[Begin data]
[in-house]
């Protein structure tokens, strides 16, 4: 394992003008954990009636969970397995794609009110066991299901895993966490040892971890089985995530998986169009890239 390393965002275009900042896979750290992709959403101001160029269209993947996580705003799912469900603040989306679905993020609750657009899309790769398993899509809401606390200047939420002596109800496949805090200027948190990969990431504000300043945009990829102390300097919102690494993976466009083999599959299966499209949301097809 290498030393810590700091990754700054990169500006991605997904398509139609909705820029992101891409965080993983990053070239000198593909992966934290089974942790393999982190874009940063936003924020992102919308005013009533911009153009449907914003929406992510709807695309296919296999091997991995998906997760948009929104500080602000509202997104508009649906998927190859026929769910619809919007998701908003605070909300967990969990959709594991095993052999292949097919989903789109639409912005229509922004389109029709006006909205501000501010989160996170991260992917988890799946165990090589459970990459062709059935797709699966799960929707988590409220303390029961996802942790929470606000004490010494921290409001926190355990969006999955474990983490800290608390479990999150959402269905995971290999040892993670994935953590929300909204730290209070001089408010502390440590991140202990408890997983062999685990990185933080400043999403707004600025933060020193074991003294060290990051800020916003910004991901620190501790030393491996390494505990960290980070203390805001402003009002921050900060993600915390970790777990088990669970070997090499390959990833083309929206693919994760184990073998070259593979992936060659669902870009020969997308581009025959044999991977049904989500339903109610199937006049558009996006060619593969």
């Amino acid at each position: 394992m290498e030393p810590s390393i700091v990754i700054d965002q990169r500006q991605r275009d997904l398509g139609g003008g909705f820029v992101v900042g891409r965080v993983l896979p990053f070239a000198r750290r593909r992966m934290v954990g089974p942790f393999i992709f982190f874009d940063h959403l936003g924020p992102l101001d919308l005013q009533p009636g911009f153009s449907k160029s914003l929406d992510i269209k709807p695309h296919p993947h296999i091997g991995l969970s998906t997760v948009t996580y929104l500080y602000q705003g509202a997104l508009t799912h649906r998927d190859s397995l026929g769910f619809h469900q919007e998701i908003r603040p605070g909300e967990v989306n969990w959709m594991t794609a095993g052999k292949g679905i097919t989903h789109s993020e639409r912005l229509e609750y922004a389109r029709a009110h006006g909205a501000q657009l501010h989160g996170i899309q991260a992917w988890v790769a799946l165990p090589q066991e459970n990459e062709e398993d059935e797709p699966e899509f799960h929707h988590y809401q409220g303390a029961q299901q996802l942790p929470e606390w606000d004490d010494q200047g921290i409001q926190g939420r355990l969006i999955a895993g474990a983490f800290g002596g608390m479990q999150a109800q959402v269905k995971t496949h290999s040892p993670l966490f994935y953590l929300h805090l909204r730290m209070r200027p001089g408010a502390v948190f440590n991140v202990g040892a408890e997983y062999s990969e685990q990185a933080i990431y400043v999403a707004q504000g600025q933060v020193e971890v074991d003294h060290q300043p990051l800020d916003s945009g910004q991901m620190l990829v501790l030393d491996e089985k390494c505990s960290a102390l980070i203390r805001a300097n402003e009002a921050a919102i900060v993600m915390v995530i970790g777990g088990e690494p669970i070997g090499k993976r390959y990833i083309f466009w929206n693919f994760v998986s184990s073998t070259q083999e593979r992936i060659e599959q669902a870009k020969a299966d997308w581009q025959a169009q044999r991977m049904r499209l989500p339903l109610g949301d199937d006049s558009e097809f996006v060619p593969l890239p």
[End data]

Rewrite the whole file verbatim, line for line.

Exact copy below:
[in-house]
């Protein structure tokens, strides 16, 4: 394992003008954990009636969970397995794609009110066991299901895993966490040892971890089985995530998986169009890239 390393965002275009900042896979750290992709959403101001160029269209993947996580705003799912469900603040989306679905993020609750657009899309790769398993899509809401606390200047939420002596109800496949805090200027948190990969990431504000300043945009990829102390300097919102690494993976466009083999599959299966499209949301097809 290498030393810590700091990754700054990169500006991605997904398509139609909705820029992101891409965080993983990053070239000198593909992966934290089974942790393999982190874009940063936003924020992102919308005013009533911009153009449907914003929406992510709807695309296919296999091997991995998906997760948009929104500080602000509202997104508009649906998927190859026929769910619809919007998701908003605070909300967990969990959709594991095993052999292949097919989903789109639409912005229509922004389109029709006006909205501000501010989160996170991260992917988890799946165990090589459970990459062709059935797709699966799960929707988590409220303390029961996802942790929470606000004490010494921290409001926190355990969006999955474990983490800290608390479990999150959402269905995971290999040892993670994935953590929300909204730290209070001089408010502390440590991140202990408890997983062999685990990185933080400043999403707004600025933060020193074991003294060290990051800020916003910004991901620190501790030393491996390494505990960290980070203390805001402003009002921050900060993600915390970790777990088990669970070997090499390959990833083309929206693919994760184990073998070259593979992936060659669902870009020969997308581009025959044999991977049904989500339903109610199937006049558009996006060619593969």
């Amino acid at each position: 394992m290498e030393p810590s390393i700091v990754i700054d965002q990169r500006q991605r275009d997904l398509g139609g003008g909705f820029v992101v900042g891409r965080v993983l896979p990053f070239a000198r750290r593909r992966m934290v954990g089974p942790f393999i992709f982190f874009d940063h959403l936003g924020p992102l101001d919308l005013q009533p009636g911009f153009s449907k160029s914003l929406d992510i269209k709807p695309h296919p993947h296999i091997g991995l969970s998906t997760v948009t996580y929104l500080y602000q705003g509202a997104l508009t799912h649906r998927d190859s397995l026929g769910f619809h469900q919007e998701i908003r603040p605070g909300e967990v989306n969990w959709m594991t794609a095993g052999k292949g679905i097919t989903h789109s993020e639409r912005l229509e609750y922004a389109r029709a009110h006006g909205a501000q657009l501010h989160g996170i899309q991260a992917w988890v790769a799946l165990p090589q066991e459970n990459e062709e398993d059935e797709p699966e899509f799960h929707h988590y809401q409220g303390a029961q299901q996802l942790p929470e606390w606000d004490d010494q200047g921290i409001q926190g939420r355990l969006i999955a895993g474990a983490f800290g002596g608390m479990q999150a109800q959402v269905k995971t496949h290999s040892p993670l966490f994935y953590l929300h805090l909204r730290m209070r200027p001089g408010a502390v948190f440590n991140v202990g040892a408890e997983y062999s990969e685990q990185a933080i990431y400043v999403a707004q504000g600025q933060v020193e971890v074991d003294h060290q300043p990051l800020d916003s945009g910004q991901m620190l990829v501790l030393d491996e089985k390494c505990s960290a102390l980070i203390r805001a300097n402003e009002a921050a919102i900060v993600m915390v995530i970790g777990g088990e690494p669970i070997g090499k993976r390959y990833i083309f466009w929206n693919f994760v998986s184990s073998t070259q083999e593979r992936i060659e599959q669902a870009k020969a299966d997308w581009q025959a169009q044999r991977m049904r499209l989500p339903l109610g949301d199937d006049s558009e097809f996006v060619p593969l890239p």